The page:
Letter to the Editor
Ex-felons suffer from legal discrimination
by Danieal Kase - It was nice to see an article on how hard it is for ex-felons to get a good job (“Applying for a second chance,” Business, Dec. 23). I am an ex-felon and cannot find a real good job that pays. I have found that a lot of empolyers will not even give me a chance, even though I’m more qualified than any of the other people trying for the same positions.
During interviews I’ll explain that ex-felons are a tax benifit to the companies that will hire us, but it’s like they think that they don’t need to save money. I would think that in today’s economy saving money would be a good thing. But not if it would benefit an ex-felon. We just can’t have your kind in our line of business. Haven’t we heard that somewhere before?
Did you know that most companies that have janitors at night will not even let an ex-felon clean toilets? Or that 99 percent of the large trucking companies require drivers to have a hazardous materials endorsement on their licenses? Thanks to good ol’ Department of Homeland Security, ex-felons have been blackballed. What do they think I’m going to do with a load of dirt I just picked up from a construction site?
I know I screwed-up. I was an alcoholic for many years. I have been in and out of the county jail and Comcor many times. But it finaly took a prison term to wake me up and make me fly right. I have paid my debt to society, without any problems. I’m no longer on parole and yet I’m still sentenced to life at the bottom of the totem pole. I’ve lived a very clean and sober life for the past five years. I don’t even hang around the old crowd. I have above-average intellegence and two years of college. But none of that carries any weight.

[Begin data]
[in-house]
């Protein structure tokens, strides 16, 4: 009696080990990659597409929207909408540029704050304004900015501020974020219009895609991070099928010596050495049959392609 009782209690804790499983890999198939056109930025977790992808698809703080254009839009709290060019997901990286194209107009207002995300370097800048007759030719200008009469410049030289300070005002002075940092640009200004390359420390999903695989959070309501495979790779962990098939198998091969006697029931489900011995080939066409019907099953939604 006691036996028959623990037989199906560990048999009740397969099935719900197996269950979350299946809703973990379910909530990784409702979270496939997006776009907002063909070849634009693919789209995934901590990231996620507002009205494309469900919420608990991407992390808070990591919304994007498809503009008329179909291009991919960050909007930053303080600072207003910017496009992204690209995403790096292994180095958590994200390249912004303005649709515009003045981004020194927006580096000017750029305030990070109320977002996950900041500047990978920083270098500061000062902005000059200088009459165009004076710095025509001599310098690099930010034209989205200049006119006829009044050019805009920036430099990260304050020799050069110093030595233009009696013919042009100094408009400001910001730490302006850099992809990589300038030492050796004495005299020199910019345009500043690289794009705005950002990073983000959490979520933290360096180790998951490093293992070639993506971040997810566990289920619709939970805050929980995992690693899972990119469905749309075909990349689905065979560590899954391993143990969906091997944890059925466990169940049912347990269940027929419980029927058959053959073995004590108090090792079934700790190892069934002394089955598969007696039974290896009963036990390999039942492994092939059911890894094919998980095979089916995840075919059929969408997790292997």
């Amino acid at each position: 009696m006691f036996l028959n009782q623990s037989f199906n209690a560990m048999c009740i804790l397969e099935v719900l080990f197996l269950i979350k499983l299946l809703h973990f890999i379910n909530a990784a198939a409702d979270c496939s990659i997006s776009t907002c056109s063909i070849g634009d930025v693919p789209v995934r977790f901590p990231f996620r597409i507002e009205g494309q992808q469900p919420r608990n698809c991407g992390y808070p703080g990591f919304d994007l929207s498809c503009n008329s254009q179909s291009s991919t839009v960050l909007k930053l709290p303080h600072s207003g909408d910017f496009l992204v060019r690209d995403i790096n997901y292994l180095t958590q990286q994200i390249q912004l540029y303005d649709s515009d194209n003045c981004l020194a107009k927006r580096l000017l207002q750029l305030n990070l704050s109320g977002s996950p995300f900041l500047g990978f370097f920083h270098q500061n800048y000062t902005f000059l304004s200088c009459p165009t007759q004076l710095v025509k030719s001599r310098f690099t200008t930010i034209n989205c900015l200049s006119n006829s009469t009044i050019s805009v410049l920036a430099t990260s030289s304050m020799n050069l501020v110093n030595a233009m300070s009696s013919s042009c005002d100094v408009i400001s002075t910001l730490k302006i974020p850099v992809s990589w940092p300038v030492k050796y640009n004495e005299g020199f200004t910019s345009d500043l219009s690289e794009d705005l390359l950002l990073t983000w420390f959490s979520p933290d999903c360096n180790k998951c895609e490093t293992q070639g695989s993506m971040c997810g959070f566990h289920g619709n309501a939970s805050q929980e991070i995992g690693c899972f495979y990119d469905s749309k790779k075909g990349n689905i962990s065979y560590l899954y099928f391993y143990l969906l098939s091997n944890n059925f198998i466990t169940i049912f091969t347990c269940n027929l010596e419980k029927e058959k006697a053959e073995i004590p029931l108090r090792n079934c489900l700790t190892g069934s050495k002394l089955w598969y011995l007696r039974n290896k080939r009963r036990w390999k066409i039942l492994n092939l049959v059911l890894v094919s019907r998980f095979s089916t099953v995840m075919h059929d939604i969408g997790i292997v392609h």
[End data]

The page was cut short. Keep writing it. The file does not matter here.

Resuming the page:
I really wish The Gazette would have published that article in the news section instead of the Business section. Most of the people who read the Business section are employers who don’t care about us. In the news section, a larger group of people would have been able to see legalized discrimination at work.
Daniel S. Kase
Who is the Colorado Criminal Justice Reform Coalition?
Our chief areas of interest include drug policy reform, women in prison, racial injustice, the impact of incarceration on children and families, the problems associated with re-entry and stopping the practice of using private prisons in our state.
If you would like to be involved please go to our website and become a member.
Sunday, January 06, 2008
Letter to the Editor